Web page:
By Stephanie Cook Broadhurst / The Mother List
When a friend asked me to join a group of moms at the Chicago Women’s March, I came up with a dozen legit reasons why I couldn’t make it. Many of us have children in multiple sports and activities, work to be done, and a stack of time commitments with an end-goal of raising responsible, respectful adults. But then I thought: “What better way to teach our kids to stand up for what they believe in while also learning about our constitutional right to peacefully protest?” So instead of offering excuses, I did what so many moms did that day: canceled plans, re-jigged the calendar, lined up carpools, and handed off responsibilities to a very supportive spouse.
Wearing handmade, pink hats, we boarded a Metra train brimming with courage as the sun cut through the haze and cast an oasis of spring warmth for the march.
The day before, I had stopped in a local shop to buy a gift. As I was paying, the senior sales lady mentioned the unseasonably warm weather.
“It’ll be a great day for the Women’s March.” I said.
She smiled and lowered her voice: “I’m not supposed to talk about this at work, but since you brought it up…. Do you have a pink pussy-cat hat yet? You need to wear a pink hat.”
“Not yet,” I replied. She quickly glanced around to make sure no one was watching, reached under the counter and produced a pink-fleece hat from her handbag. “Take this,” She whispered. “I’ve been making them all week and handing them out.”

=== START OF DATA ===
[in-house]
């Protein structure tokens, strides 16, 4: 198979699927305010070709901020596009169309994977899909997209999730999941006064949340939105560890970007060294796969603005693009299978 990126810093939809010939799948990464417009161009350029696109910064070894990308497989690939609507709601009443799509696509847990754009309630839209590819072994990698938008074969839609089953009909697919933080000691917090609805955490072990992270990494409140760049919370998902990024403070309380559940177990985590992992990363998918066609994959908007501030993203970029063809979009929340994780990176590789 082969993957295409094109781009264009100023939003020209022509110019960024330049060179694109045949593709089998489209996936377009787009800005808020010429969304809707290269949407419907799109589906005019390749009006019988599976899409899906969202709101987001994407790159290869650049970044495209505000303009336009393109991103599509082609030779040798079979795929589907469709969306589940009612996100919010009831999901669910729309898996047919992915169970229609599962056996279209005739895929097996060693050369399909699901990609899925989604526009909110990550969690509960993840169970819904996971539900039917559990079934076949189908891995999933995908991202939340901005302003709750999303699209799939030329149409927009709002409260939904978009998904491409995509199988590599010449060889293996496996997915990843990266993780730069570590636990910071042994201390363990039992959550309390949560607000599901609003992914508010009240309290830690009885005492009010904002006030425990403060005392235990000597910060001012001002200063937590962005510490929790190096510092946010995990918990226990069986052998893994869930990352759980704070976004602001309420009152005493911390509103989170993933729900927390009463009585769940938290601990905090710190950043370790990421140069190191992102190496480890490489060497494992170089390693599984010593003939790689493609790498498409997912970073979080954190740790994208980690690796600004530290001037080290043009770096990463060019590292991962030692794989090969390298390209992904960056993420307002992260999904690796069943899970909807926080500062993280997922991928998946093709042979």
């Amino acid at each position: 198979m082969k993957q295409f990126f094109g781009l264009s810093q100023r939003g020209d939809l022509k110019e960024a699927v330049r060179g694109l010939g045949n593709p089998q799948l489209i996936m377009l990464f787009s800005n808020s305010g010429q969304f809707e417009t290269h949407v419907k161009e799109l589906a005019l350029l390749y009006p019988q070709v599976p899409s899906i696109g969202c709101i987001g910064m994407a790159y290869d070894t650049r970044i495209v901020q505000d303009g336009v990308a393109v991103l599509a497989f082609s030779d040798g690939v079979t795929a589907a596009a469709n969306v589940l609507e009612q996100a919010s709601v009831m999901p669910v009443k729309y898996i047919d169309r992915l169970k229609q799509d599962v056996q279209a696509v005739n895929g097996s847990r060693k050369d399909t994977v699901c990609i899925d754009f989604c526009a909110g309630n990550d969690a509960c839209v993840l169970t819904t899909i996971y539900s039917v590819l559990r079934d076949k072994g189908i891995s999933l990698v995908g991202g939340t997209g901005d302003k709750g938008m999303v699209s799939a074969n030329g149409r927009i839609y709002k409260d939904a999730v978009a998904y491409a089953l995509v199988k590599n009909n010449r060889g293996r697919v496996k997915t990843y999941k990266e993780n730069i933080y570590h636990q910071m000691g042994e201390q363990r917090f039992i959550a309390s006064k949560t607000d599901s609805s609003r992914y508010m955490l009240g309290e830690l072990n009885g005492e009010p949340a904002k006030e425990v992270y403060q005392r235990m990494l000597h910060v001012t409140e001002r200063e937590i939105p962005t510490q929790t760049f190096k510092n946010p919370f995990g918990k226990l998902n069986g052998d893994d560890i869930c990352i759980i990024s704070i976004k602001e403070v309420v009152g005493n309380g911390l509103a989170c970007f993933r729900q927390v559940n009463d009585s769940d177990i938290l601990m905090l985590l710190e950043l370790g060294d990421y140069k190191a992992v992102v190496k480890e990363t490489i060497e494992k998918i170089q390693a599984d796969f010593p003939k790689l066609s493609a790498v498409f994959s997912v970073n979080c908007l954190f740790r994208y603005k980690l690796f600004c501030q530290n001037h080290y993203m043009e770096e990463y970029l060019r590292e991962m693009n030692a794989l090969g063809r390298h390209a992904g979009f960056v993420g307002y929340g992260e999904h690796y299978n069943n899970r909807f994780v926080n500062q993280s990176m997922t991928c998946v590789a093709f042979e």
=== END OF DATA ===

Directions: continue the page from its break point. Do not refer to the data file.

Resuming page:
Then she rolled her eyes and said, “I’ve been marching for women’s rights for decades. I’m a grandmother now, and we STILL have to do this?! I’m getting too old for this!”
When we arrived downtown, I expected to see raw anger and maybe even police confrontations. But what I witnessed was nothing but peace, kindness, and a sense of unity for what is, in my opinion, a universal, bipartisan cause – equality and respect for women.
The recent women’s marches were the largest inauguration-related demonstrations in US history. At least 3.2 million people participated in all 50 states. They were so civil that, even at the massive D.C. March, there was not a single arrest, according to news reports. In Chicago, there were at least 250 attendees. Zero arrests. Zero. And in Boston, the police commissioner even went so far as to thank demonstrators for the high level of respect and for protesting in a peaceful, polite manner.
As we walked around Chicago, flanked by the Windy City’s iconic architecture, I saw a patchwork of hand-knit color, 10-cent wisdom, calm and good wit.
I noticed shoulder-to-shoulder crowds part to let families with small children walk past or to allow adequate space for people in wheelchairs. I saw diversity – this was not just a crowd of middle-age white women. There were a wide range of causes and ages, from teens to grandparents. I noticed women (and men) pushing strollers, and I watched people standing nearby form protective bubbles around them. I noticed babies sleeping peacefully in their mothers’ arms amid camaraderie and chanting and smiling.
As one of my close friends later wrote: “I see more anger on public transportation during my daily commute than I saw in that crowd.”